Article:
As COVID ravages the world and nation, brutally murdering our immediate and future plans and making us wonder what the new normal will look like, some of us are gravitating to the past.
If not out of comfort, out of familiarity. After all, where we’re going? There are no roads. Or at least no road map, high-speed rail, or any other indication that we’re not just a bunch of confused and angry meat bags hurtling to our deaths at light speed.
Ergo, it seems like as good a time as ever to deep-dive into some furniture and home design trends of yore. 70s conversation pits have been a sizzling Twitter topic for some time now and there are entire Pinterest boards dedicated to the sweaty and stickle foible that was inflatable furniture of the 90s. So hey, I’ll be covering those soon too!
But because it seems as if we’re currently being governed by 80s movie villains, I figured there was no better time than ever to delve into an odd furniture trend of the past that I found utterly fascinating: what was up with those round beds back then?!
Round Beds Were Synonymous with Swinging Bachelor
Apparently, so were Chesterfield sofas, which have remained pretty timeless. Well, timelessly ugly when placed in the wrong setting, that is!
But design trends have a way of resurfacing throughout time, and generations nostalgic for the past oft bring old concepts back with a new twist. Think about how everything became neon between 2008-2011 or so, with peplum skirts, leg warmers, and other 80s silhouettes making a comeback– but if you were around then or just look at photos of the era?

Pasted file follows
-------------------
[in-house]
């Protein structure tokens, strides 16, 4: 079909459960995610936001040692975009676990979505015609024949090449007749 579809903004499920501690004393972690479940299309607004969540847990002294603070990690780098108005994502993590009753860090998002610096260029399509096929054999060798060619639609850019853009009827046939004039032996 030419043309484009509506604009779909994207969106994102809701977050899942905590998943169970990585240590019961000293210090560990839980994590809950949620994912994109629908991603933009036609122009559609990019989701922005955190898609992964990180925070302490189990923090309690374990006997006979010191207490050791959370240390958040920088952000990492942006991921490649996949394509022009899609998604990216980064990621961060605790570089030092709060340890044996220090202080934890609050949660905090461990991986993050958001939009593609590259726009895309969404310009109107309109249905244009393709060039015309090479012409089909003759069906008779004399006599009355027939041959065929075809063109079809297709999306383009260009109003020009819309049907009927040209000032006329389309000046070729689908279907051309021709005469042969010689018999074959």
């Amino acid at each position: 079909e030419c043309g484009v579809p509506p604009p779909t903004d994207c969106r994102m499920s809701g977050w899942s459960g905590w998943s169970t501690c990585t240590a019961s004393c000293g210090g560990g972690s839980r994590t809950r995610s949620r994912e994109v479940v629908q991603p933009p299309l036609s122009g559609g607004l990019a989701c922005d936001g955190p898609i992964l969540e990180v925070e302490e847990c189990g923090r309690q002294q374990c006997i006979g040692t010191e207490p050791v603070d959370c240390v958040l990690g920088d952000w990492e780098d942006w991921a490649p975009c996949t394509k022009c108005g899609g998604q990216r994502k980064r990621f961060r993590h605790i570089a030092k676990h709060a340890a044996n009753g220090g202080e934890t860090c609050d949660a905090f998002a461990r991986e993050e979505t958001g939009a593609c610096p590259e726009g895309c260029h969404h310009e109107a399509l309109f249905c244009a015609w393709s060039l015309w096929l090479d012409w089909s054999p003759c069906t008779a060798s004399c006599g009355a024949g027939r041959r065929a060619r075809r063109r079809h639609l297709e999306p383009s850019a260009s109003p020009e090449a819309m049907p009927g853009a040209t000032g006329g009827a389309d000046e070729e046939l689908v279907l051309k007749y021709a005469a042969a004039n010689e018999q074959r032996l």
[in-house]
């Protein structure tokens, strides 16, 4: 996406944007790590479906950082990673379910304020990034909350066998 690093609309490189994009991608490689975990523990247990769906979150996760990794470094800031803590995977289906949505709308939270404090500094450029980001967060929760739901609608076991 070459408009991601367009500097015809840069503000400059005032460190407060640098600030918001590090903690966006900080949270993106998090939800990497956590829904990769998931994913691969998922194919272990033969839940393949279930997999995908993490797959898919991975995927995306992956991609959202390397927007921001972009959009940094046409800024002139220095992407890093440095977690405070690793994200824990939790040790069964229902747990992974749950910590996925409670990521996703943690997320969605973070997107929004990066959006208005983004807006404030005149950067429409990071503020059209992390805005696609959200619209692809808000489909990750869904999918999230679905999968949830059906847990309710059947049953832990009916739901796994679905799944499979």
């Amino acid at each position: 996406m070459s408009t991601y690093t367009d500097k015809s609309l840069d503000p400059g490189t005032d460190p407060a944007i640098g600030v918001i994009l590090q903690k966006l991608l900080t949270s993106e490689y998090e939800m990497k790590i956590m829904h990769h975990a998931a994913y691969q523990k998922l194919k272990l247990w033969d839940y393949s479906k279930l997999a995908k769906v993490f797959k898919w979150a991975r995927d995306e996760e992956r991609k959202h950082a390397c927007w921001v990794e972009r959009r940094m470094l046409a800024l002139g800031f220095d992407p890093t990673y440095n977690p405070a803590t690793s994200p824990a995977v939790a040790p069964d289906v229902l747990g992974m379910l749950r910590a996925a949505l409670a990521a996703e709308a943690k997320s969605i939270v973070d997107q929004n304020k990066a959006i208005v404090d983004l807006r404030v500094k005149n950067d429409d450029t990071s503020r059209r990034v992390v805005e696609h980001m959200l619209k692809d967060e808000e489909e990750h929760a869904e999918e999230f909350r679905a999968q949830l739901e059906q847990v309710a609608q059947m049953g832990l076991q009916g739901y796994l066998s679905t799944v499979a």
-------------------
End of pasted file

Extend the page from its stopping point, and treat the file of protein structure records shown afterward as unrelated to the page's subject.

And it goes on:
Things were actually more pastel or jewel tone, neon didn’t really get liberally used until 1988 then it became more of a 90s bag. It doesn’t quite look like a lot of synthwave iconography makes it out to be. Jewel tones and pastels ruled fashion, and interior design had a lot of carryover from the 1970s and 60s but newer homes had black appliances and dark cabinets.
The same was true of round beds. They got re-imagined in the 80s when their first major emergence in recent memory was actually in the 1960s. This 1988 SPIN interview with David Lee Roth has a paragraph where he enthusiastically describes Hugh Hefner’s round bed in the Playboy mansion. Hefner’s version was an over-the-top crashpad unsurprising for a wealthy media magnate of the time, that rotated and had a stereo console and wet bar.
Well, nowadays you don’t need to be rich and famous to have a technologically-advanced bed. The gaming bed arrived, and it won’t be long before we see queen and king versions of it much less round versions to really do up that vapor aesthetic! And as the Internet of Shit has repeatedly shown us, you can put a microchip in almost anything these days.
But this image of the round bed as some kind of swinging bachelor accessory persisted well after the 80s were over, and we were in that dark chapter of the 90s when people pretended it was the 1960s again and good god MY ENTIRE GENERATION JUST WANTS TO MOVE FORWARD ALREADY. We’re tired of living in this time flux!
There was that scene in Austin Powers where his re-imagining of the swinging 60s in London included a rotating bed just like Hugh Hefner’s, and it was one of those things that were regarded as a quirky novelty rather than an aesthetic that would really take off. Unlike how to say, people suddenly wanted hamburger phones after seeing one in Juno about a decade later.
After all, while round beds look cool and the rotating aspect (which is more affordable today) would be great for meditative or chronic pain purposes? It must be a pain in the ass trying to find sheets for them. You need at least two people or really long arms to change the sheets on a king-size bed, and you’re either going to bunch up a king sheet on a round mattress or have to buy specially-made sheets that cost far more.
But come the 80s, things were about decadence more than practicality.
But at Some Point, Round Beds Became a Hallmark of 80s Villains